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REVIEW – Eraserhead

Directed by: David Lynch
Produced by: David Lynch
Written by: David Lynch
Edited by: David Lynch
Cinematography by: Frederick Elmes, Herbert Cardwell
Music by: David Lynch, Fats Waller, Peter Ivers
Starring: Jack Nance, Charlotte Stewart, Judith Anna Roberts, Laurel Near, Jeanne Bates, Allen Joseph, Jack Fisk
Year: 1977


Neither having seen The Elephant Man and Dune years prior nor having mere knowledge of just how bizarre David Lynch could get with his body of work could not have prepared me for my first time, firsthand viewing of his debut film Eraserhead this past week. Growing up a budding film fan, this cult classic was always on my radar in some form, whether due to its intriguing title that suggested to my younger self that the film was a dark, artsy slasher film in the tradition of Friday the 13th (I was not aware of the release timeline then) or because of my frequent encounter with that instantly recognizable shot of star Jack Nance staring back at me within a cloud of illuminated dust as I scavenged through movie posters I knew I would never actually end up buying. The movie’s reputation also preceded itself in discussions of film, primarily online, and yet, somehow, I still managed to avoid any spoilers and even major plot details of the film until actually seeing it myself. And, somehow, even afterward, while I know that what I saw was called Eraserhead, I’m still not entirely certain what the hell I saw.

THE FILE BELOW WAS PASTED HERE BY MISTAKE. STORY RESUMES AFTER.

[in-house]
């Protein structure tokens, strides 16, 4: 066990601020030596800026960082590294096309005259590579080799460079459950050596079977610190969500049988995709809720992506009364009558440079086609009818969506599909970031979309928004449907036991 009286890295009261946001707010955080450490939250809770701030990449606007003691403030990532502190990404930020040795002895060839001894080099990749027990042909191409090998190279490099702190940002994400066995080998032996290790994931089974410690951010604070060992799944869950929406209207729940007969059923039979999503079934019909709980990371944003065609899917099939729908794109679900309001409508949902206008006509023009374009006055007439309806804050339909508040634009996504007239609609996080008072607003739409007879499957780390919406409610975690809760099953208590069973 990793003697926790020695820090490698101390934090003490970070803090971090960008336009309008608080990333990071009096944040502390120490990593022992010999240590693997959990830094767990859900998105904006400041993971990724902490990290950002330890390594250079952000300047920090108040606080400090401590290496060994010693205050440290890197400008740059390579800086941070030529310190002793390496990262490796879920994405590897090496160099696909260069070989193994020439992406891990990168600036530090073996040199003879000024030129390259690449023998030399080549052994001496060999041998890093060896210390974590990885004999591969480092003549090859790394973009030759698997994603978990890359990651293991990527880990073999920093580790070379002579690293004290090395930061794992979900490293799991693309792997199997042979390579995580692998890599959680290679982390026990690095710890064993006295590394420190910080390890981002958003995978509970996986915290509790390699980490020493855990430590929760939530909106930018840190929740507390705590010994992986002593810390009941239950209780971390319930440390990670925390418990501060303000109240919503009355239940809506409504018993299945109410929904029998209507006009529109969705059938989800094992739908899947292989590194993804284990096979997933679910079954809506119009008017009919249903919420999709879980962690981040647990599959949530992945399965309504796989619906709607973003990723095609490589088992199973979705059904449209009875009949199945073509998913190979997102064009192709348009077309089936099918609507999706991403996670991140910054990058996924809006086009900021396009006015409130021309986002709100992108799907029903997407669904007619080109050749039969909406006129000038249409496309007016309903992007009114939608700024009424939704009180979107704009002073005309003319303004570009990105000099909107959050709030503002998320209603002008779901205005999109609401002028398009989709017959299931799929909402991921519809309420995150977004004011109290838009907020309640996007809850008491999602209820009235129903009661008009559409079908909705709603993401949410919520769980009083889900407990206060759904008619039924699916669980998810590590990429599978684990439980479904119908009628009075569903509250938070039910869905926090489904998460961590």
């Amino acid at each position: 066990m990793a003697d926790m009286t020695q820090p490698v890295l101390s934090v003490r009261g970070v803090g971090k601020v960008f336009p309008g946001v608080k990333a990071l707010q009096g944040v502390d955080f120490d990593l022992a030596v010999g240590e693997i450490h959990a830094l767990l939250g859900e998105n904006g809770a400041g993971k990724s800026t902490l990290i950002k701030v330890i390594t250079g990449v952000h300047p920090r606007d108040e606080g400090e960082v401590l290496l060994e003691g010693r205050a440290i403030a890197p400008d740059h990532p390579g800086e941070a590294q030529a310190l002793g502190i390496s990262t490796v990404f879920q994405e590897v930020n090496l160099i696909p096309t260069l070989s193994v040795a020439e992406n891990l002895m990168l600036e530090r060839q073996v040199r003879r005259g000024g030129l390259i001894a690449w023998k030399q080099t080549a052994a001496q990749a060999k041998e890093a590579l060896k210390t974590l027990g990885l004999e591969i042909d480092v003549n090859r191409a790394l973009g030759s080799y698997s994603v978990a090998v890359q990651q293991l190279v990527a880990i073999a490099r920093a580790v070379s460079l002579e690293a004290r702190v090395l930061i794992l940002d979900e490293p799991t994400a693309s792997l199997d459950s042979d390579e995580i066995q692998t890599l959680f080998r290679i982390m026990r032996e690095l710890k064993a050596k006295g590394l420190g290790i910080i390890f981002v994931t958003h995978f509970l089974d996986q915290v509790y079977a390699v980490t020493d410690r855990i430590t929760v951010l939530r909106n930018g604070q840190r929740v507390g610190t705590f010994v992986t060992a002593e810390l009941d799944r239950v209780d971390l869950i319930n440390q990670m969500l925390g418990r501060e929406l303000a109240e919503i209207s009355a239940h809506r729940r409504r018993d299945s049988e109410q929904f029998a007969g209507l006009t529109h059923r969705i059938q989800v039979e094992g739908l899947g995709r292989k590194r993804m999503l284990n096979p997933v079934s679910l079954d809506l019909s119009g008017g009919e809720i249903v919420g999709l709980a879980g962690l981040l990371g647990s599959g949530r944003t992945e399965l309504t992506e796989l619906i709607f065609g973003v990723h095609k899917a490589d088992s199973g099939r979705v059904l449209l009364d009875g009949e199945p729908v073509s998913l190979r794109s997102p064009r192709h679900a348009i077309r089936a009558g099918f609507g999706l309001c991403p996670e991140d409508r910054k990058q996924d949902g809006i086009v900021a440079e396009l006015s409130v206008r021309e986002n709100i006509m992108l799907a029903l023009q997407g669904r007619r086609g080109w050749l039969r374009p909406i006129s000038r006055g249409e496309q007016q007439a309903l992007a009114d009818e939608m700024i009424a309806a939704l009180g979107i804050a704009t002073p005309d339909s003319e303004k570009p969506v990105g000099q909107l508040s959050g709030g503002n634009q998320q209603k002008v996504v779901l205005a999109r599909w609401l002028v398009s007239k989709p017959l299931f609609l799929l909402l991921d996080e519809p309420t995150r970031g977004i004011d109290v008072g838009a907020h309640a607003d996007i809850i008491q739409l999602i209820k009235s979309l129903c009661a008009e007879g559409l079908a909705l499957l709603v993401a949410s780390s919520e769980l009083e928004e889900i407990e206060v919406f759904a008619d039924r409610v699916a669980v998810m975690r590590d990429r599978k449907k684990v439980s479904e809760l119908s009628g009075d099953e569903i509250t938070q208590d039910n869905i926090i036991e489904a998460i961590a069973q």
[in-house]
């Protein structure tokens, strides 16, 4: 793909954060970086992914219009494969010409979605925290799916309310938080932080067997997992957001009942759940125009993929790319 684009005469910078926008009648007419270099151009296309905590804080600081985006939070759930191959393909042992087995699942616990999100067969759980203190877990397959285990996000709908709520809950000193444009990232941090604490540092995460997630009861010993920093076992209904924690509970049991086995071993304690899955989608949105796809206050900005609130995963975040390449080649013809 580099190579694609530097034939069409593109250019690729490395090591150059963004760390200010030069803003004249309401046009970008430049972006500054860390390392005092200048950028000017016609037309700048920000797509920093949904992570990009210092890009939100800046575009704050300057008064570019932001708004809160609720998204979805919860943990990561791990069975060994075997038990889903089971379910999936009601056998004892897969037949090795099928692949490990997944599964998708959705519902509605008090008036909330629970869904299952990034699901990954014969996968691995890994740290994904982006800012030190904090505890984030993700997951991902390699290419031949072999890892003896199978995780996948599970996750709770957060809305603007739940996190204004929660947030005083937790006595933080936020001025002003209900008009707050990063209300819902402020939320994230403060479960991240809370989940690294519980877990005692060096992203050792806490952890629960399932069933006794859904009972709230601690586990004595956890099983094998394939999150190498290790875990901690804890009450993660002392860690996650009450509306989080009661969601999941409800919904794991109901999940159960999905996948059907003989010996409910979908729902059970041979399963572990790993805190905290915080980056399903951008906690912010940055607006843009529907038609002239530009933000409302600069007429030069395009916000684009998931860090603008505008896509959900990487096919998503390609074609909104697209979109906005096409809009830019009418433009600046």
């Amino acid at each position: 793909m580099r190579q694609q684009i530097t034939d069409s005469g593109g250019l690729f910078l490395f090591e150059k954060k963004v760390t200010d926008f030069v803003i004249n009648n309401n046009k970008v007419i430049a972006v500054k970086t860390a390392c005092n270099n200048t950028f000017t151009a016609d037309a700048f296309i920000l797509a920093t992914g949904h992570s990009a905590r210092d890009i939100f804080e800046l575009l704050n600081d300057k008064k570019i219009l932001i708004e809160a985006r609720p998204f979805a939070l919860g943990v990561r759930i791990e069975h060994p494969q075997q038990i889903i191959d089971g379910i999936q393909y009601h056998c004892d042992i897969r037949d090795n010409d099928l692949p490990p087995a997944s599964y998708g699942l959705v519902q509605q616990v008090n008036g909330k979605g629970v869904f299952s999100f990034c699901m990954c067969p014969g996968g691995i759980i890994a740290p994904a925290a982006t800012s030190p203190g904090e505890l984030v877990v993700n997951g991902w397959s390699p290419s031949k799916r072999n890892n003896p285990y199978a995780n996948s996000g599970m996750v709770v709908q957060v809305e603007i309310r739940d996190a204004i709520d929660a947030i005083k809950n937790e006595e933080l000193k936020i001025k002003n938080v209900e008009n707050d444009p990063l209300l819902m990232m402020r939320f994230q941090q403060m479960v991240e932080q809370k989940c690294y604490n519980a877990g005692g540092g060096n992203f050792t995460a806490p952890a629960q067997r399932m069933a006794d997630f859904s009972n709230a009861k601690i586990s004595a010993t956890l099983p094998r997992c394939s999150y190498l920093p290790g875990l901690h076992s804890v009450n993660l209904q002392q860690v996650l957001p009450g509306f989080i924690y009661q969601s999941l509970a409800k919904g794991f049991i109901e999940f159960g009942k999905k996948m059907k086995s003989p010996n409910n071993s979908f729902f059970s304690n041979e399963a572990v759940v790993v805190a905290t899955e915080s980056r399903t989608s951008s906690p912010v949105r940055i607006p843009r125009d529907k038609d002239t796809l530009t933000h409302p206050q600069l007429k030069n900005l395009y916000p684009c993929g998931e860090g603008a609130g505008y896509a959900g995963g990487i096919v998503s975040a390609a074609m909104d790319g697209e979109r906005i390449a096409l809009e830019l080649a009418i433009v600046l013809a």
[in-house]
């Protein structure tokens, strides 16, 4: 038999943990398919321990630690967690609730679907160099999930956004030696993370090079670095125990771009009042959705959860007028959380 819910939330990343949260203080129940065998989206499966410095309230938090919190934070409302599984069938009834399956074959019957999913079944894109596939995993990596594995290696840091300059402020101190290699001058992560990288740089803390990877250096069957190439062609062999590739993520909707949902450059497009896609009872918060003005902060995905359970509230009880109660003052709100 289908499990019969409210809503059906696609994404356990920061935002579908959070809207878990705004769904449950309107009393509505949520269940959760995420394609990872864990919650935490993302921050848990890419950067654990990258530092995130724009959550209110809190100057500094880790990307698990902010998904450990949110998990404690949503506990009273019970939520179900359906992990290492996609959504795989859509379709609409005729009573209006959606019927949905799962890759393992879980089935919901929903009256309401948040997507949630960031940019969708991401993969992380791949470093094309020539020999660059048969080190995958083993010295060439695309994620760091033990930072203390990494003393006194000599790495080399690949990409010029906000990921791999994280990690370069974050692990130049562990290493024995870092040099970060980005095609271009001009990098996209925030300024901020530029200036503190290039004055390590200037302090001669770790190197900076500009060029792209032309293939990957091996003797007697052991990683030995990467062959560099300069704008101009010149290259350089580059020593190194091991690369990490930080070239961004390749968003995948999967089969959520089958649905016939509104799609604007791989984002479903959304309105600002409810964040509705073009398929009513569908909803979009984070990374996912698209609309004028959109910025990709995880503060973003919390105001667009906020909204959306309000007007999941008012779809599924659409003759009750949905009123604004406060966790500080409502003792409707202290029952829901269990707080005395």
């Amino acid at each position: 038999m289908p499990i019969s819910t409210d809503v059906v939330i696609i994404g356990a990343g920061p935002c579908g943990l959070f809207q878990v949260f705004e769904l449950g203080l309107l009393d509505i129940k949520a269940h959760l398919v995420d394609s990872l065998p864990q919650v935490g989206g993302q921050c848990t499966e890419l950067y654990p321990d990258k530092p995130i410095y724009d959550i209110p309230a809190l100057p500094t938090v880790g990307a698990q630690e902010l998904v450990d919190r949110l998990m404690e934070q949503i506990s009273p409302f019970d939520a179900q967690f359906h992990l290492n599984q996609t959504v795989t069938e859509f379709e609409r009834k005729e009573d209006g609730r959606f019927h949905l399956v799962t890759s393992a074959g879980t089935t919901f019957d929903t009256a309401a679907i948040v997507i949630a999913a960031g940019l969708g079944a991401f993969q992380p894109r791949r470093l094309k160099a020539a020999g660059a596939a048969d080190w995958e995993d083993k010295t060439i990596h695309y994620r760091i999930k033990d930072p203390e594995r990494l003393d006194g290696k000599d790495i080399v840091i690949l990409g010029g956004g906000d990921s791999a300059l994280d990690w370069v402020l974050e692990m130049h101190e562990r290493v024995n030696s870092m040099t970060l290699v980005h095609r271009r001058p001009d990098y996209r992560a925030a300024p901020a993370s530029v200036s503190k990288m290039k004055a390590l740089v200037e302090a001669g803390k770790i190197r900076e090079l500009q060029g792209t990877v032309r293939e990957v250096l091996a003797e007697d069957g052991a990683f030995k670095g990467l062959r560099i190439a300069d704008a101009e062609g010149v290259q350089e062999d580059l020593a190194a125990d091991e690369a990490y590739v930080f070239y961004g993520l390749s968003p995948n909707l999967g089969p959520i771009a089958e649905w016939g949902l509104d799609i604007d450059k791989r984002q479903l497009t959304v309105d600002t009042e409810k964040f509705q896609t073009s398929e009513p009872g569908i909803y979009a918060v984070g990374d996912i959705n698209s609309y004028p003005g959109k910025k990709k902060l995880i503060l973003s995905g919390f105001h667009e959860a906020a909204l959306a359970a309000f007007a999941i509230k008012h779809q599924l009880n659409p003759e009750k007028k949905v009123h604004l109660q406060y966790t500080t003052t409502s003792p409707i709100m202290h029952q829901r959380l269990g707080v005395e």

“Surreal” is almost an understatement when describing a film like this, but if you distill it down to its basics, you can actually make a basic enough outline that sounds downright ordinary. Henry Spencer is the film’s protagonist, a fairly nondescript everyman who goes about his daily routine while living in a rather destitute part of town. One day, he receives a surprise invite to meet and have dinner with his girlfriend Mary’s parents. However, after a lot of awkward chitchat, it’s soon revealed that her parents know of their daughter’s pregnancy, and the mother tells the two of them that they must marry to make the situation right. They do, but the new arrangement puts a strain on Henry, who has trouble coping with sharing his bed and one-room apartment with Mary and their special needs child, and Mary can’t seem to take it much further, either. How will Henry cope with his new lot in life, and what will he do next?

In more conventional hands, this could easily still make for a decent indie drama, a quiet character study about a man who finds himself at an impasse and must make a decision soon in order to move on with his life and let others do the same. There would either be beautifully lit and decorated sets to contrast with the morose nature of the plot and conflict, or the camera could be handheld and gritty to emphasize the characters’ grim outlooks. Either way, critics could praise the film using platitudes like “honest,” “true,” and “moving” and hail its stars as being “a revelation.” In David Lynch’s hands, though? It’s all a fever dream nightmare set in an industrialized wasteland, where anything and everything is expressly purposed to disturb, oppress, or inspire dread in those who bear witness to their existence.